Tuesday, October 30, 2012

Some Properties of Non-linear Least Squares

You probably know that when we have a regression model that is non-linear in the parameters, the Non-Linear Least Squares (NLLS) estimator is generally biased, but it's weakly consistent. This is the case even if the model has non-random regressors and an additive error term that satisfies all of the usual assumptions.

In addition, even if the model’s errors are normally distributed, the NLLS estimator will have a sampling distribution that is non-normal in finite samples, and the usual t-statistics will not be Student-t distributed in finite samples.

In this post I'll illustrate these, and some other results, by using a simple Monte Carlo experiment.

As the sample size grows without limit, eventually the bias of the NLLS estimator vanishes – it's an asymptotically unbiased estimator. Generally, its variance also converges to zero, meaning that the estimator is mean square consistent as well as weakly consistent.

Also, as the sample size grows, eventually the sampling distribution of the NLLS estimator becomes (asymptotically) normal, due to the central limit theorem, and the t-statistics have their usual asymptotic properties – in particular, they will also be normally distributed.

I've used the EViews workfile and program file, available on the code page for this blog, to illustrate the above results for this very simple non-linear regression model:

          yi = β1 + (β2x2i)β1 + εi  ;   εi ~ i.i.d. N[0 , σ2]       ;     i = 1, 2, …., n .

The values assigned to the parameters are β1 = 1.0; β2 = 2.0; and σ = 1.0. Using 5,000 replications in the Monte Carlo experiment, the following results were obtained with respect to the NLLS estimator of  (see the READ_ME text-object in the EViews workfile):

          n           Bias(b2)           Var.(b2)
         10 0.22704 1.00489
         25 0.07956 0.22524
         50 0.03926 0.08556
         100 0.01077 0.02190
         250 0.00348 0.00692
         500 0.00144 0.00404
        1,000 0.00148 0.00230
        5,000 0.00049         0.00039
       10,000 0.00011 0.00012

(Here, b2 is the NLLS estimator for β2.)

These results illustrate the bias and the mean-square consistency of the estimator. Although a sample of size 500 appears to be sufficient for the consistency of the estimator to become apparent, the convergence is not so rapid when it comes to the normality of the sampling distributions for the estimator itself and for the associated t-statistic (let's call it t2) for testing H0: β2 = 2. (So, the null hypothesis is true.) This is illustrated in the following charts.
The non-normality of the sampling distribution of b2 is obvious.

It's clear that the sampling distribution of t2, the t-statistic, is neither t-distributed nor normally distributed.

The non-normality of the sampling distribution of b2 is quite clear from the skewness coefficient, and the p-value associated with the Jarque-Bera test statistic.

The non-normality of the sampling distribution of t2 is really obvious from the skewness coefficient and the  very small p-value for the Jarque-Bera test statistic.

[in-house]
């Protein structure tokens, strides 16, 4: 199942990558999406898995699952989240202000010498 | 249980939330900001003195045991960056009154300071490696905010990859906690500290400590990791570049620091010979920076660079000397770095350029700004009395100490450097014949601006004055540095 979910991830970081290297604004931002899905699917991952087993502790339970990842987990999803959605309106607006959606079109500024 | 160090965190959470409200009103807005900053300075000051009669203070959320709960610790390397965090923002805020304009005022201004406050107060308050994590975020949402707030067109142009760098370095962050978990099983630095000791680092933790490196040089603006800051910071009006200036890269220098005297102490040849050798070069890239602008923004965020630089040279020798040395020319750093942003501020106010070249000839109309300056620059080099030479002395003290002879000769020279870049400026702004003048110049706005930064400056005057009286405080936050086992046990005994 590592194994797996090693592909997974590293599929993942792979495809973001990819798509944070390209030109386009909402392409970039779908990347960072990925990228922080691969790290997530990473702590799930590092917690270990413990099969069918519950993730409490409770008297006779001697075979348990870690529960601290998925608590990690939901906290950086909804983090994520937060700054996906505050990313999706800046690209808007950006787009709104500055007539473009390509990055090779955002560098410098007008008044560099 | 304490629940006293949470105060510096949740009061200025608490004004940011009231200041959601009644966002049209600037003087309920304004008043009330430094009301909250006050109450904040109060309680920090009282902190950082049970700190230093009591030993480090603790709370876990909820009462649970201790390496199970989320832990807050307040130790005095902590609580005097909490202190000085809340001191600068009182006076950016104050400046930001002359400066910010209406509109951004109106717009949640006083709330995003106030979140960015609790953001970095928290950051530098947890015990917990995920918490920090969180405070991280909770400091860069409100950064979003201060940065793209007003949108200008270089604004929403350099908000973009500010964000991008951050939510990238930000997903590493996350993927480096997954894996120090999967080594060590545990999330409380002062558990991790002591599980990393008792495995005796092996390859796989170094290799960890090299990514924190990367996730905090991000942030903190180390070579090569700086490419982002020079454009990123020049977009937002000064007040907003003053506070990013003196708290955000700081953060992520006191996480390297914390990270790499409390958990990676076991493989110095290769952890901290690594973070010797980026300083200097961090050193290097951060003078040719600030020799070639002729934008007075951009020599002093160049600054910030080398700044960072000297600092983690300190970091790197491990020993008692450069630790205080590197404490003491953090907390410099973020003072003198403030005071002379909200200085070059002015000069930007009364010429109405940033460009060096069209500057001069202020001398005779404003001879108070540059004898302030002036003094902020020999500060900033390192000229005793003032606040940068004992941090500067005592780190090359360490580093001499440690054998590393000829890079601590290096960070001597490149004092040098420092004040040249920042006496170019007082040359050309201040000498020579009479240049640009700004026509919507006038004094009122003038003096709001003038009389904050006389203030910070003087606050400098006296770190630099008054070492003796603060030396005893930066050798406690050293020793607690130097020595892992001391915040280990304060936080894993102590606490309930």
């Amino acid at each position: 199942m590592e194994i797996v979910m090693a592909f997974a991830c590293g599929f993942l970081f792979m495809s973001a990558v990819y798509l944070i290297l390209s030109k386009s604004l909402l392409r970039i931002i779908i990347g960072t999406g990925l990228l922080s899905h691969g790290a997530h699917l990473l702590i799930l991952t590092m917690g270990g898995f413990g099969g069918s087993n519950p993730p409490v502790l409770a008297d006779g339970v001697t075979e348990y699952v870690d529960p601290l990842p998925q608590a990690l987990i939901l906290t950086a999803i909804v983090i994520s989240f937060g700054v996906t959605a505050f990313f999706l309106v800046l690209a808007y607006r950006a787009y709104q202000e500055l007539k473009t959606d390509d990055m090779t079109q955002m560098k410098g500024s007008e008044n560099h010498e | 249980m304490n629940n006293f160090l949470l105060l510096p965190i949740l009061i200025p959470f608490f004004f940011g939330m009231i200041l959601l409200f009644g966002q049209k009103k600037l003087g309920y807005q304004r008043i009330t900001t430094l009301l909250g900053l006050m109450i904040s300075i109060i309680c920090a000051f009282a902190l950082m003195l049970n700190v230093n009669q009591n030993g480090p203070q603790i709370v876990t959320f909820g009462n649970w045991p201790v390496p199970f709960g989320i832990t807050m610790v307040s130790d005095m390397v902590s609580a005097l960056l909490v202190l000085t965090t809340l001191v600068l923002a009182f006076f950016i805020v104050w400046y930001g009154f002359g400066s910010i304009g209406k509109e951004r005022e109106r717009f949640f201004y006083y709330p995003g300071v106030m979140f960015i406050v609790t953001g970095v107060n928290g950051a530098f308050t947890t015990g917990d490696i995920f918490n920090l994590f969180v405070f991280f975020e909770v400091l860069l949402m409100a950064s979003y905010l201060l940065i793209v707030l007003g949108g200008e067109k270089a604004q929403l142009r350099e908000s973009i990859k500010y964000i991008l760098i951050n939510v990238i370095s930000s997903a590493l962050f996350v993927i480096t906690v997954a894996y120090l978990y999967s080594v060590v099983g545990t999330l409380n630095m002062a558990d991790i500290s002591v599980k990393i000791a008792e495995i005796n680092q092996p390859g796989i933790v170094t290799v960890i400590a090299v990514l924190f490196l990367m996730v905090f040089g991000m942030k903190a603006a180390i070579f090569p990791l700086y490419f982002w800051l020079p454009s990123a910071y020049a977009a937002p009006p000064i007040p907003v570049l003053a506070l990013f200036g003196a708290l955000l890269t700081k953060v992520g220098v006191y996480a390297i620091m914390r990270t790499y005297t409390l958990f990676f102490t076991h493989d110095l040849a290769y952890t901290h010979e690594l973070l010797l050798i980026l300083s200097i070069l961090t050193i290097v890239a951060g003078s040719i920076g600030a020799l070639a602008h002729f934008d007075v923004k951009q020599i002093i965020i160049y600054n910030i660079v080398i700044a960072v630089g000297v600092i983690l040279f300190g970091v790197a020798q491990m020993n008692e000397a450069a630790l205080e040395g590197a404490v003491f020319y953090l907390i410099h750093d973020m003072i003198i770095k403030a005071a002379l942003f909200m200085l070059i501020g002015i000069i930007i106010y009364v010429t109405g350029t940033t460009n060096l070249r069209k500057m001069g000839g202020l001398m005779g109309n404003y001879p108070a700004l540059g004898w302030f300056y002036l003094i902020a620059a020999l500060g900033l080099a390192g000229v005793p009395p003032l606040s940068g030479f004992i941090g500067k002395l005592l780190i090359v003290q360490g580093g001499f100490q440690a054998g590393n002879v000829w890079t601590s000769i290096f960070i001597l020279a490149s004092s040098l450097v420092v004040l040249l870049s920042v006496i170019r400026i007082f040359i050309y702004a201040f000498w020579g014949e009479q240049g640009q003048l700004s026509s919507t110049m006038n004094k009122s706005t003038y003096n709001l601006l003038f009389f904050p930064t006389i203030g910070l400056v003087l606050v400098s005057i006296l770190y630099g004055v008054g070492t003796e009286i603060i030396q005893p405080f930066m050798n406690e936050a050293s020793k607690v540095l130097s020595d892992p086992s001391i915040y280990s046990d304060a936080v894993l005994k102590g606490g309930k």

Using the Jarque-Bera test, we can't reject the hypothesis that the sampling distribution of b2 is normal, when n = 10,000.

Finally,we cannot reject the hypothesis that the sampling distribution of t2 is standard normal when n = 10,000.

As we can see, even when we have a very simple non-linear regression model, we may need a VERY large sample size before the asymptotics fully come into play.

This last point is pretty important. Students often ask: "How large does the sample size have to be before we can rely on results that are valid only asymptotically?" The correct answer (and it's not a "cop-out") is: "It depends."

It depends on the particular problem, the data values, and often the true values of the unobservable parameters. So, be cautious!

© 2012, David E. Giles


  1. Hi, Giles,

    I think this is the case that it is very easy to conflate statiscal signficance with practical significance.

    See, for example, in the last case, with n=10.000 for t2, the p-value is indeed small, but that doesn't really matter.

    What we want to know is if the departure from normality is big enough so that it wouldn`t be ok to use a t test. That is, we want to know if the departures from Skewness and Curtosis are big enough that the normal or t distribution would be a bad approximation.

    The p-value will not tell us how big the departure is. See, even if the distribution were normal Skew=0,0000001, Kurt=3,000001, if we take a huge enough sample, we could get p<0,0000001.

    So what we ought to do in this case is to see if the suggested deviation in Skewness and Kurtosis provided by the data is big enough to practical matters.

    Some people say that a Skewness below 0.3 and Kurtosis between 2,5-3,5 could be ok form most purposes.

    So, in that case, n=500 could aready be enough a sample, even though we would still reject perfect normality.



    1. Carlos - fair point.

      Of course, my final point still stands - there are lots of situations where very, very large sample sizes are needed before the asymptotics "kick in".

    2. Yeah, I agree with you, I think one of the most problematic cases are the robust standard errors!

      Everyone in applied econometrics uses them today, even with really small samples, with no concern about when would asymptotics really kick in!



    3. Carlos - absolutely correct. On this point, see

  2. Very interesting! IV estimators are of course another important case in point.


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